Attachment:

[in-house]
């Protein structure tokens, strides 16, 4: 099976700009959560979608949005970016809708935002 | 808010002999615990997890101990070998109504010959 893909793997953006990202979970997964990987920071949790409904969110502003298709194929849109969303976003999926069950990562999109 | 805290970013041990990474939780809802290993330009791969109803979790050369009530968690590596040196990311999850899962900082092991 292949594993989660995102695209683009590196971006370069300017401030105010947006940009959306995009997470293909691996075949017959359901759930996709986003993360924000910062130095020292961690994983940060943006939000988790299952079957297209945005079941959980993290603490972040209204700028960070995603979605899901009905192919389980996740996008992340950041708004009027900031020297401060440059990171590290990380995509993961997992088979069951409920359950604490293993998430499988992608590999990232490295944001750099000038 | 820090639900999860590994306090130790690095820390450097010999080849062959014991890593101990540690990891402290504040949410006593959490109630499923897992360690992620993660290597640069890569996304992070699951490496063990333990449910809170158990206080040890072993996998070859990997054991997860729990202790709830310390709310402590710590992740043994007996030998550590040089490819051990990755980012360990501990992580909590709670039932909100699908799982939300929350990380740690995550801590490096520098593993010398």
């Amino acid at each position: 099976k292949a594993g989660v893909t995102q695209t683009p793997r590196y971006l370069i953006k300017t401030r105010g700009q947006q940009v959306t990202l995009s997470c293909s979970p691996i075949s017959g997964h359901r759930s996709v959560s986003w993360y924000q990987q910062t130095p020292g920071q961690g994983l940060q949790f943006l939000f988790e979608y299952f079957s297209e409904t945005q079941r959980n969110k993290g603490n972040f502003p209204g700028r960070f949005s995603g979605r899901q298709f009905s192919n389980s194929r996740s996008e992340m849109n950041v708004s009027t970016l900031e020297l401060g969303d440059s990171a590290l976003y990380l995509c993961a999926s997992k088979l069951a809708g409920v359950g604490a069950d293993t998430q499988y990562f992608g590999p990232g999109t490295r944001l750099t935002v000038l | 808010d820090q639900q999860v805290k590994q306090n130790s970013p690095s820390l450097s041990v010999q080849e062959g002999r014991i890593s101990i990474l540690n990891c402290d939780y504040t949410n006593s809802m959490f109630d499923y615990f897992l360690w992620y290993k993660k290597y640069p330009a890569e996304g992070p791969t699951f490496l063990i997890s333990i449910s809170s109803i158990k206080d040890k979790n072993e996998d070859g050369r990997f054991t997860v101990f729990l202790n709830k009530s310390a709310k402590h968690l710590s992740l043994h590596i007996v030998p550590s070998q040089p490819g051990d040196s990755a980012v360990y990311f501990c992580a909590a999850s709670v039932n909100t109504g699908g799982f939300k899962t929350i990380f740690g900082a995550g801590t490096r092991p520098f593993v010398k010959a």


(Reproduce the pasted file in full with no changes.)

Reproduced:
[in-house]
């Protein structure tokens, strides 16, 4: 099976700009959560979608949005970016809708935002 | 808010002999615990997890101990070998109504010959 893909793997953006990202979970997964990987920071949790409904969110502003298709194929849109969303976003999926069950990562999109 | 805290970013041990990474939780809802290993330009791969109803979790050369009530968690590596040196990311999850899962900082092991 292949594993989660995102695209683009590196971006370069300017401030105010947006940009959306995009997470293909691996075949017959359901759930996709986003993360924000910062130095020292961690994983940060943006939000988790299952079957297209945005079941959980993290603490972040209204700028960070995603979605899901009905192919389980996740996008992340950041708004009027900031020297401060440059990171590290990380995509993961997992088979069951409920359950604490293993998430499988992608590999990232490295944001750099000038 | 820090639900999860590994306090130790690095820390450097010999080849062959014991890593101990540690990891402290504040949410006593959490109630499923897992360690992620993660290597640069890569996304992070699951490496063990333990449910809170158990206080040890072993996998070859990997054991997860729990202790709830310390709310402590710590992740043994007996030998550590040089490819051990990755980012360990501990992580909590709670039932909100699908799982939300929350990380740690995550801590490096520098593993010398």
């Amino acid at each position: 099976k292949a594993g989660v893909t995102q695209t683009p793997r590196y971006l370069i953006k300017t401030r105010g700009q947006q940009v959306t990202l995009s997470c293909s979970p691996i075949s017959g997964h359901r759930s996709v959560s986003w993360y924000q990987q910062t130095p020292g920071q961690g994983l940060q949790f943006l939000f988790e979608y299952f079957s297209e409904t945005q079941r959980n969110k993290g603490n972040f502003p209204g700028r960070f949005s995603g979605r899901q298709f009905s192919n389980s194929r996740s996008e992340m849109n950041v708004s009027t970016l900031e020297l401060g969303d440059s990171a590290l976003y990380l995509c993961a999926s997992k088979l069951a809708g409920v359950g604490a069950d293993t998430q499988y990562f992608g590999p990232g999109t490295r944001l750099t935002v000038l | 808010d820090q639900q999860v805290k590994q306090n130790s970013p690095s820390l450097s041990v010999q080849e062959g002999r014991i890593s101990i990474l540690n990891c402290d939780y504040t949410n006593s809802m959490f109630d499923y615990f897992l360690w992620y290993k993660k290597y640069p330009a890569e996304g992070p791969t699951f490496l063990i997890s333990i449910s809170s109803i158990k206080d040890k979790n072993e996998d070859g050369r990997f054991t997860v101990f729990l202790n709830k009530s310390a709310k402590h968690l710590s992740l043994h590596i007996v030998p550590s070998q040089p490819g051990d040196s990755a980012v360990y990311f501990c992580a909590a999850s709670v039932n909100t109504g699908g799982f939300k899962t929350i990380f740690g900082a995550g801590t490096r092991p520098f593993v010398k010959a």